Parliament’s Portfolio Committee on Human Settlements, Water and Sanitation says the cancellation of a chlorine contract to clean the water at the Rooiwal waste water treatment plant without a contingency plan was reckless and negligent and placed the health of the people of Tshwane, especially Hammanskraal at high risk.
In a statement late on Thursday, the committee welcomed assurances by the Tshwane municipality that it had instituted “consequence management processes” for the officials involved.
“Despite its vexation with the matter, the committee welcomes the assurance that the chlorine is now in place to treat the water before it makes its way into the Apies River,” it said.
The committee said there had been clear dereliction of duty by the municipality in its interaction with residents after it allegedly told community leaders to bring scientific evidence to support their claim that the quality of water was not desirable.
“For a municipality to tell its residents, who are mostly poor and unemployed, that they must bring scientific proof is both unfortunate and insensitive. The committee hopes that the city will use this crisis as a learning curve, and will in future interact better with residents,” the committee’s chairperson Machwene Semenya said, adding that the maintenance of the entire water system remained a concern in Tshwane and across the country.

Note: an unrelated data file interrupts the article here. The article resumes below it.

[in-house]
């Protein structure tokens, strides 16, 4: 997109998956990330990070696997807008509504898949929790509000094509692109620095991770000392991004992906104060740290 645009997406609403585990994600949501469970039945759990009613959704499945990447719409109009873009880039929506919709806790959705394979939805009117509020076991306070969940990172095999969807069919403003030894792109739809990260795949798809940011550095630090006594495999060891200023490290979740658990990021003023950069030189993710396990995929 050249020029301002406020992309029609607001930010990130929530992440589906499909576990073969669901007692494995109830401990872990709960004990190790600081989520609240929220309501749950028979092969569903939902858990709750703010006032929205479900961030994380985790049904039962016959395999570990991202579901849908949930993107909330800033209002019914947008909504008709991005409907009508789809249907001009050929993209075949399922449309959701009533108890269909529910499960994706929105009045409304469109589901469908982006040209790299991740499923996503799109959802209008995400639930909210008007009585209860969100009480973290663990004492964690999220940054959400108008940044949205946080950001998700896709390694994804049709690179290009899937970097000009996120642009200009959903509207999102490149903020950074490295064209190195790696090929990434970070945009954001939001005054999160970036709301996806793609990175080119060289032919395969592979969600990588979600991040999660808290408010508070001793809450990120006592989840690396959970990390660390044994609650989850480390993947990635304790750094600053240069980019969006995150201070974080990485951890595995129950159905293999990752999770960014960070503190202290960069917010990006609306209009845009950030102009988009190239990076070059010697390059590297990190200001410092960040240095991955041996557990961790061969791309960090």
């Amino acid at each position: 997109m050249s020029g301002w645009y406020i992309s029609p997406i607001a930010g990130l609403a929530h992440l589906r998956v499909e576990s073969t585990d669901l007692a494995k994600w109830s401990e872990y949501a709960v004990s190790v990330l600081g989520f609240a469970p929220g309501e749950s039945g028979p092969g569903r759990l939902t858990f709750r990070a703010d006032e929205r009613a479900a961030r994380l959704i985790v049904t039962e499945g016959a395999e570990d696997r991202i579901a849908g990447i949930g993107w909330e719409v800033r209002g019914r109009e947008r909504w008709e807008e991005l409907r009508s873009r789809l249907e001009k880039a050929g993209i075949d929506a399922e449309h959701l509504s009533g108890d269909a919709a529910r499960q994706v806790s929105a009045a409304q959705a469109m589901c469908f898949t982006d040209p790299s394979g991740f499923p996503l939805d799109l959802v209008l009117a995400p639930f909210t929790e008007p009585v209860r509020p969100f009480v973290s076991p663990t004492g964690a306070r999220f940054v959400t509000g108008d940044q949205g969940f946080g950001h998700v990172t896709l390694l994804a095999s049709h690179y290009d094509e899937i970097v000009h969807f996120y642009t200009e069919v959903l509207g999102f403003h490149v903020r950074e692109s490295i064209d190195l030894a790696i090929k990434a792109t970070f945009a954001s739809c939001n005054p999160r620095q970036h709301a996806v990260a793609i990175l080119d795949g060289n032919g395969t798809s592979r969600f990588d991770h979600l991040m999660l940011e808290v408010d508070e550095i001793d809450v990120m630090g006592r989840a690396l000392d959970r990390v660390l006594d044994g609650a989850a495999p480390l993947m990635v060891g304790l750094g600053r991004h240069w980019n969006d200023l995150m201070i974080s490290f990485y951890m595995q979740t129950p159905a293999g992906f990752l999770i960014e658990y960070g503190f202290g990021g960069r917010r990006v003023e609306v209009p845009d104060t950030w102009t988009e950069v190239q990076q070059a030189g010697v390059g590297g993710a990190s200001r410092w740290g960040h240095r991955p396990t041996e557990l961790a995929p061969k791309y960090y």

“It is unsustainable that municipalities on average, spend less than 10% of (their) budgets on water and sanitation especially because of the economic value of water and the health risk associated with water illnesses, especially because residents pay for water and sanitation as part of the rates and taxes. That money must be invested into infrastructure programmes on water and sanitation,” she said.
In Tshwane, the committee was concerned that out of 15 wastewater treatment works, only two were operating within design capacity and four were at a critical state.
“It is unacceptable that South Africa’s capital city spends just over R400-million on water and sanitation capex (capital expenditure) in a financial year,” said Semenya.
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Parliament slams cancellation of Rooiwal water treatment contract
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